urpmi octave octave-doc octave-forge) and ready to use, after you put together some matlab file. There were some minor issues in adapting the matlab files for EDGE (2.5G modulation) I used at work to get things to display in GNUplot properly, but here you go:
In case you wonder, that's the complex plane rendering of a repeating EDGE modulated signal. If you need to ask, don't, it's not for you...
(This is a tangent from my other life, where I'm an electronics engineer working on microelectronics design and Linux is just a tool. And of increasing importance, Linux is now the main platform for EDA it seems...)
Since I'm at it with scientific stuff, something that doesn't fit entirely in the productivity section, but squarely in the scientific section, and maybe somewhat in the entertainment section:
Stellarium. Wow, is this package impressive. Too cold outside? Clouded skies? Have a look at Stellarium:
With options to speed up time (flashing the sun and stars to look like effects from 'the Time Machine') and showing the constellations (like old Greek drawings) and more, a wonderful program. Warning: fast 3d required!
Software - Entertainment
On the entertainment side, some golden oldies are still there, such as Tuxracer (now reborn as
Ppracer - Planet Penguin Racer),
Supertux (which in Mandriva Linux 2006 comes with plenty of new levels),
On a side note, KDE comes with a nice games package (
kdegames) including simple but very enjoyable games such as kgoldrunner, a selection of educational programs (
kdeedu) and then the Free Software landscape offers some great kids games, like
For those who like puzzle games, there are nice ones like enigma (
urpmi enigma-freeoxyd), which sports sokoban alike levels and looks very nice:
For fans of strategy games and the like, there are titles like
Battle for Wesnoth and
and of course the flight simulator fans may also find something to their liking:
Flightgear has been a long term top game, with maps that span the globe; here's the screenshots of my first flight and (obviously first) landing:
So when it comes to Free Software / Open Source Software gaming, there is lots and lots available, and for those who merely seek occasional entertainment, it may well be more than enough. For a whole list plus much more information, have a look at The Linux Game Tome.
There's also lots of other types of cool things to be had, such as
superkaramba and of course
With all that has been shown above, the Free Software and Open Source Software offerings are understandably not enough for the die-hard gamers. Somehow, when it comes to discussions about what Linux needs to be a viable desktop platform, the major reason that always gets dragged out is that there aren't enough high quality, complex modern (i.e. proprietary) games available for Linux. Well, if you count the games that you can play through Wine (and derivative programs), Linux has more titles available than Mac OS X - and surely no-one is making the case that OS X is not a viable desktop platform. It just isn't the gamers' platform of choice, and for now and the near future, neither is Linux. But there are some nice recent native Linux games on the market, Doom 3, Quake IV and Neverwinter Nights to name a few.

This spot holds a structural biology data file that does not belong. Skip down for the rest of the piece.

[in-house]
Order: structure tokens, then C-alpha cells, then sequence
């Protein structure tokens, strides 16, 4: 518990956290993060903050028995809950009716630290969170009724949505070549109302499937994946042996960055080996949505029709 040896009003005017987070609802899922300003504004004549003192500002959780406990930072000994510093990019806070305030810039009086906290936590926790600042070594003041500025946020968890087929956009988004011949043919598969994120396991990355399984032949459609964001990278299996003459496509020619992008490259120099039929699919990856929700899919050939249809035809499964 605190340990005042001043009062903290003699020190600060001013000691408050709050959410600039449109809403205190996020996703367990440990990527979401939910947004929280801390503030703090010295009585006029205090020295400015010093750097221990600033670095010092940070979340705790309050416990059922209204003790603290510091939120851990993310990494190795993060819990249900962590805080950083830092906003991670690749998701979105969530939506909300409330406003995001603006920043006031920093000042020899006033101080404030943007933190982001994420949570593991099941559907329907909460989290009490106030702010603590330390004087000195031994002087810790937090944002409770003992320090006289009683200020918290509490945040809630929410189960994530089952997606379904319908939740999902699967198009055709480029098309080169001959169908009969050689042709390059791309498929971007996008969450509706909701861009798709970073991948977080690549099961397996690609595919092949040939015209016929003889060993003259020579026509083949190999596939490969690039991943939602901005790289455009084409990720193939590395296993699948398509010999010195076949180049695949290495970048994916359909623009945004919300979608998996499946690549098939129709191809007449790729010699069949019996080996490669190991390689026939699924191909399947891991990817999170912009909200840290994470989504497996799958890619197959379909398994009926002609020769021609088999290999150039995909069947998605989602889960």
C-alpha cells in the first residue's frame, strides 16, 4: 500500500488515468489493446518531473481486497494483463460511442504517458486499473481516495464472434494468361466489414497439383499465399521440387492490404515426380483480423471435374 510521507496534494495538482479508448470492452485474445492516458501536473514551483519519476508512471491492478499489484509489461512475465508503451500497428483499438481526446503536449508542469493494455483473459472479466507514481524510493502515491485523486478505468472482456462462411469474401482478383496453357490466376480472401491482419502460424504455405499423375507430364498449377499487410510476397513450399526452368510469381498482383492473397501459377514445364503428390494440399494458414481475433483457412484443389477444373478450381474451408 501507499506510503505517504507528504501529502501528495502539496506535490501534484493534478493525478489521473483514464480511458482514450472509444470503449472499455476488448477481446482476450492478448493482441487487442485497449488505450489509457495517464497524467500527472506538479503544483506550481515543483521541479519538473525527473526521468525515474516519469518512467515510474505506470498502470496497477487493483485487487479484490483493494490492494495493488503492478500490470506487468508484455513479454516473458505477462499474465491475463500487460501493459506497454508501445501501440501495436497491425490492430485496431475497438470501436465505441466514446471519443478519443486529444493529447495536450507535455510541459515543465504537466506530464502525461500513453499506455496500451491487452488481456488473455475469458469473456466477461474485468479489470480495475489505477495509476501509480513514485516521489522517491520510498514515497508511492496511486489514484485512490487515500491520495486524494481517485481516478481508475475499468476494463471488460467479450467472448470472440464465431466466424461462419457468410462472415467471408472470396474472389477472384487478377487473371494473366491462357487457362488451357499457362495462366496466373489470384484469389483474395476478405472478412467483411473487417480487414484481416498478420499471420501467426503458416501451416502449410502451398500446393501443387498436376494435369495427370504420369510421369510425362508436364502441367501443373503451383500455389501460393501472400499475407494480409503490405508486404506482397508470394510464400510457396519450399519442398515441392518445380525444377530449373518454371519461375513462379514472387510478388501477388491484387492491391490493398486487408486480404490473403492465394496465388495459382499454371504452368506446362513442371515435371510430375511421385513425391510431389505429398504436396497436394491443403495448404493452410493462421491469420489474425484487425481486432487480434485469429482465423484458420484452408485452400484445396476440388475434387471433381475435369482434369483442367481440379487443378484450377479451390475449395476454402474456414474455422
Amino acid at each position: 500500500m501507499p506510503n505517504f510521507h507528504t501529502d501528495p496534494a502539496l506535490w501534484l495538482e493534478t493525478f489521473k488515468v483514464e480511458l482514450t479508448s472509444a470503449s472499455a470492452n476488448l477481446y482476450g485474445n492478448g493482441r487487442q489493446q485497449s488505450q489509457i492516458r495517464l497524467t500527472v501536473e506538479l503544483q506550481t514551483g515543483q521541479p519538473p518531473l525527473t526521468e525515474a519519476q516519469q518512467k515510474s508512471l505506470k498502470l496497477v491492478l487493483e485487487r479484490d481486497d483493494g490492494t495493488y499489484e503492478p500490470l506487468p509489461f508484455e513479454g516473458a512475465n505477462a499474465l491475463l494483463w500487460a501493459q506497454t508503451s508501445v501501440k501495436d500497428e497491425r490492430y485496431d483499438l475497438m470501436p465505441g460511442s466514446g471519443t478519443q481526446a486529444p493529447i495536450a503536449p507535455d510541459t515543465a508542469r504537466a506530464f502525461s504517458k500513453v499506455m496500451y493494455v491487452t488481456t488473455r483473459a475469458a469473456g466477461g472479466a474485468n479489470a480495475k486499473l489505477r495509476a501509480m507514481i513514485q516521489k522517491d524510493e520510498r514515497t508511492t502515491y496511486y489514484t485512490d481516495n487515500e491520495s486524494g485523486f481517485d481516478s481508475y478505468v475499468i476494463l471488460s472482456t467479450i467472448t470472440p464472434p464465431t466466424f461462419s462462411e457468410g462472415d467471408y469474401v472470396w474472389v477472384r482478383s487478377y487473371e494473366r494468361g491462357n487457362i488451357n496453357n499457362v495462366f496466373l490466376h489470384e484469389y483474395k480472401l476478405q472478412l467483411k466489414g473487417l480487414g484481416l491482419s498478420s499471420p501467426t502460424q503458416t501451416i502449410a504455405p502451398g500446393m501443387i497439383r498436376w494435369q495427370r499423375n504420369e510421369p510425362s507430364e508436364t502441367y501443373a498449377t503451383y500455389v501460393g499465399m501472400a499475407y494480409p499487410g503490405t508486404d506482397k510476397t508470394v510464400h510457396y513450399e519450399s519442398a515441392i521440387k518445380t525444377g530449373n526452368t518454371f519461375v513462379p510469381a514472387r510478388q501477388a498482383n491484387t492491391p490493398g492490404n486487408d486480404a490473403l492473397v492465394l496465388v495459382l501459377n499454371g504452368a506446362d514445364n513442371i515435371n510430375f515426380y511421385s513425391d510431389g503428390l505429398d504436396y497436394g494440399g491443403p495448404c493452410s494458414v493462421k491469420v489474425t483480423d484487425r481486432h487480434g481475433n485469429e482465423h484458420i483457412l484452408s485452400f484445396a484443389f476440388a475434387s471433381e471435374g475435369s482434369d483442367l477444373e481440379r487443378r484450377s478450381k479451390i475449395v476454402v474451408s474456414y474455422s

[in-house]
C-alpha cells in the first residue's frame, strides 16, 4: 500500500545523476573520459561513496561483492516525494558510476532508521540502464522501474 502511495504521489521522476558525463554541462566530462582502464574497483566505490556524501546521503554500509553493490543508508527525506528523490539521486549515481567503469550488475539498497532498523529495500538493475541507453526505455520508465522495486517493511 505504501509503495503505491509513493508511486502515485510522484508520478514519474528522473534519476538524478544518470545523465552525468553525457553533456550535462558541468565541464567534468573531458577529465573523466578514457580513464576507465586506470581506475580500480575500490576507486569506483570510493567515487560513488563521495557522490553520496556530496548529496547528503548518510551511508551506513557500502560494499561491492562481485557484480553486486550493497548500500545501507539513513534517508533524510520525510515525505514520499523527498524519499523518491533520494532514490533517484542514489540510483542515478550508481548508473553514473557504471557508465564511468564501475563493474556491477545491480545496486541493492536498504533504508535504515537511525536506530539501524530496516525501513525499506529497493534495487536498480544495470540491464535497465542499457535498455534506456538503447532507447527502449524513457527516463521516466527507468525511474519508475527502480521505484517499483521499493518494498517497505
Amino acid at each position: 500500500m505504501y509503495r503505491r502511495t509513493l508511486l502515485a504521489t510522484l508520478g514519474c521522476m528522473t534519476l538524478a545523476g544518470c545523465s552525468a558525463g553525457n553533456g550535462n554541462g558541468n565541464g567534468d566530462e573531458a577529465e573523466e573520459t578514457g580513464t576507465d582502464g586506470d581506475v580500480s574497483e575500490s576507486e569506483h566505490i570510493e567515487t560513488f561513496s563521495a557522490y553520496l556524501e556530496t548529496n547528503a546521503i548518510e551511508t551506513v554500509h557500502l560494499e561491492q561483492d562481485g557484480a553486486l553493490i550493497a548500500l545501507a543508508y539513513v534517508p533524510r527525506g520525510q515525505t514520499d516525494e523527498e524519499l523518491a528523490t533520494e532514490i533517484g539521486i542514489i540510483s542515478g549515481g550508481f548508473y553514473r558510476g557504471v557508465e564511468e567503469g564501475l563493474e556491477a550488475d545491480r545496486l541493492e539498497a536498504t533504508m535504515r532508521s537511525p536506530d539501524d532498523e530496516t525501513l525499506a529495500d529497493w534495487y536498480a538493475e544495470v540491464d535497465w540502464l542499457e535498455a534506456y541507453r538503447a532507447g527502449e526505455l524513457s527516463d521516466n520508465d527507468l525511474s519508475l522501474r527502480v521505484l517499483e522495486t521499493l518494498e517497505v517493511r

A game I have since quite a while is Majesty, which I naturally gave a whirl:
which shows it still works fine - this installation dates from Mandrake 9.something, kernel 2.4. So what people are complaining about that it's hard to make proprietary software for Linux 'with all the variety of versions' beats me (remember from my Suse review that on my laptop I had no trouble to run this mdk9.something installed version under Suse - and it was actually installed on my desktop system and copied over).
Currently, the selection of proprietary pc games for Linux is still limited, the only thing to do there is to stop buying MSWindows-only games, and uniquely buy native Linux games (which are likely combined MSWin/Linux games). You can find more links about Linux and games on the linkpage.
Before I give you a list of issues for Mandriva Linux 2006, I'd like to mention that practically all the issues I found in Mandrakelinux 10.1 have been fixed. The most annoying were the missing drivers, it's soo 1990's to have to compile your own...
Something that is not solved: kmix. Why do I need all this?
How do people with less than uxga resolution displays actually manage their audio slide controls?